Moore, who starred in the 2002 adaptation of Cunningham's ‘The Hours,’ “begged to be considered” to narrate the audiobook of the writer's new novel ‘Day’
The Pulitzer Prize-winning novelist, 71, tells PEOPLE he’s thrilled that Moore, who starred in the 2002 adaptation of his book The Hours, is narrating the audiobook version of Day. “How cool is that?” he says.
Though Cunningham says he and Moore, 62, "see each other every now and then," he was not the one to get her on board.
“I don't really know the particulars, but she saw a copy of the novel and volunteered to read it,” he continues. “I haven't spoken to her yet. I really don't know how she got a copy, but she did.”
After learning of her involvement, Cunningham says he sent her an email that read, “Maybe we do something together about once every 25 years, I think. I look forward to our next collaboration 25 years from now.”
Asked how her involvement came about, Moore tells PEOPLE in a statement, “I am a massive fan of Michael Cunningham’s work, and when I heard that his new book Day was coming out, I begged to be considered for the audio version.”
“I was in heaven recording his dense and elegant prose; I’m in awe of his talent, his ability to convey so much emotion in a single challenging sentence. The book is so deeply felt, and magical,” she adds.
Day follows an extended family on a single day — April 5 — in each of three years: 2019, 2020 and 2021.
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Robbie, a 38-year-old New York City teacher lives in a Brooklyn apartment owned by his sister, photo editor Isabel and her husband Dan, a musician–turned–stay-at-home dad. They live just below Robbie with their two young children, Nathan and Violet.
In need of more room for her family, Isabel has asked Robbie, who is adrift after breaking up with his boyfriend, to find his own place, which he is reluctant to do.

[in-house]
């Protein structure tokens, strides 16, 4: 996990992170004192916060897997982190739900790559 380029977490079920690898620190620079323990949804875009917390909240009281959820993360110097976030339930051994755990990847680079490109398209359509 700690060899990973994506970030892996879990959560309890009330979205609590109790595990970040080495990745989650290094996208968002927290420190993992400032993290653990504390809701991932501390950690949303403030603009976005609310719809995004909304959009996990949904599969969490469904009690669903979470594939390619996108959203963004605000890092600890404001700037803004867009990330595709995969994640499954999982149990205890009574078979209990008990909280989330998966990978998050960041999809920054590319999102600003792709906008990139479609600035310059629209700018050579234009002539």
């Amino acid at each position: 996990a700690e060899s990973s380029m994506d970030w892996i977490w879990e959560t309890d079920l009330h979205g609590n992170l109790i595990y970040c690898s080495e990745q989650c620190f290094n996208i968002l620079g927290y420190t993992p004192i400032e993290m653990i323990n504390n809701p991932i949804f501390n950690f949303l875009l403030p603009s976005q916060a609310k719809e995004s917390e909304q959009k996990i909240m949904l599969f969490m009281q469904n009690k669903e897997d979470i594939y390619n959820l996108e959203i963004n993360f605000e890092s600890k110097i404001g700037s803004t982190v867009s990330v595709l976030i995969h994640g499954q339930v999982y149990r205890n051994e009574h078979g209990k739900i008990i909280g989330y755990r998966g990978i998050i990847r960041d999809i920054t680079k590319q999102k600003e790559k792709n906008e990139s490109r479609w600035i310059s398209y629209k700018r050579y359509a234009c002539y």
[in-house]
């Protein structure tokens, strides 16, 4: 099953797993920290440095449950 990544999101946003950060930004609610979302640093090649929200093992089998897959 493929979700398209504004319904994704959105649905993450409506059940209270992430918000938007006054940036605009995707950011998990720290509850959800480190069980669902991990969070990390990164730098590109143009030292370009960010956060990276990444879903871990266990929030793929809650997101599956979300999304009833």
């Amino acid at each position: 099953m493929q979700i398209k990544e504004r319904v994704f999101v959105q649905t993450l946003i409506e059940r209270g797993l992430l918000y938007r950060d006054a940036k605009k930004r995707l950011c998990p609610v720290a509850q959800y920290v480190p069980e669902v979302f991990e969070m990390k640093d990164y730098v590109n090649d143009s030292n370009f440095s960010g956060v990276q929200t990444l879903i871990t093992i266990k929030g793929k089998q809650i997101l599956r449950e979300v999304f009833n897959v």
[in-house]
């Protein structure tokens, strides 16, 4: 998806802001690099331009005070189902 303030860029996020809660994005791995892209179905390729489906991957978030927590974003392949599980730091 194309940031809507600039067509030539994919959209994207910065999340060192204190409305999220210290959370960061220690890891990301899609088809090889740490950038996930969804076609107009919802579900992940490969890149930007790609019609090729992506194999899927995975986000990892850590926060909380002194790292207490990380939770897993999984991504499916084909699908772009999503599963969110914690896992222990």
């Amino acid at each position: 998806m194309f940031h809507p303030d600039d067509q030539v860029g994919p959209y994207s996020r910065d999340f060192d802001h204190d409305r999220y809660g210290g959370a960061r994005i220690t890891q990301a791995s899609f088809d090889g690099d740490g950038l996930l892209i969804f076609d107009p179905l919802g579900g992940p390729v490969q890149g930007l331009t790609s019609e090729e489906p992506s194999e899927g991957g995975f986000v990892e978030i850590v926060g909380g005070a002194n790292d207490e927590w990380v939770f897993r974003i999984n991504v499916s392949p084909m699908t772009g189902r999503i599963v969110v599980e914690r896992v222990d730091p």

Dan’s irresponsible artist brother Garth and Chess, the mother of his young son Odin, also play a role in the events that unfold.
The words coronavirus or COVID-19 don’t appear anywhere in the book, but the pandemic looms large for the book’s fragile characters.
“I felt like, how could you write a contemporary novel without the pandemic? It would be like setting a novel in London in World War II without mentioning the Blitz,” says Cunningham, who lives in New York with his husband, psychoanalyst Ken Corbett.
Not naming the virus by name was “intentional,” he continues. “I just feel like something terrible that goes unnamed, even though we all know what it is, is somehow made more terrible.”
Cunningham had been working on a different novel altogether when the pandemic hit. He decided to shelve that project and start from scratch with an all new story.
Robbie, Isabel and Dan “were characters who had been on my mind for a while,” says Cunningham. “They're not from the novel that was interrupted and put away, but I've been thinking about them. They are very, very loosely based on some people I know.”
In the novel, Isabel has a strong affection for her younger brother Robbie. Dan has deep feelings for him, too, in a way neither Dan nor Robbie can seem to explain.
“I've been thinking for a long time about a situation in which a couple, a man and a woman, are both kind of in love with a gay man. Not — I hasten to add — in any way that's actually sexual,” he says. “It's all about having, right there in front of you, a person who is absolutely unavailable.”
Day is the first novel Cunningham — whose previous works include Flesh and Blood, A Home at the End of the World, Specimen Days, The Hours and The Snow Queen — has published in nearly 10 years.
The writer says he is happy to be back: “It’s about time.”
Day is available Nov. 14 wherever books are sold.
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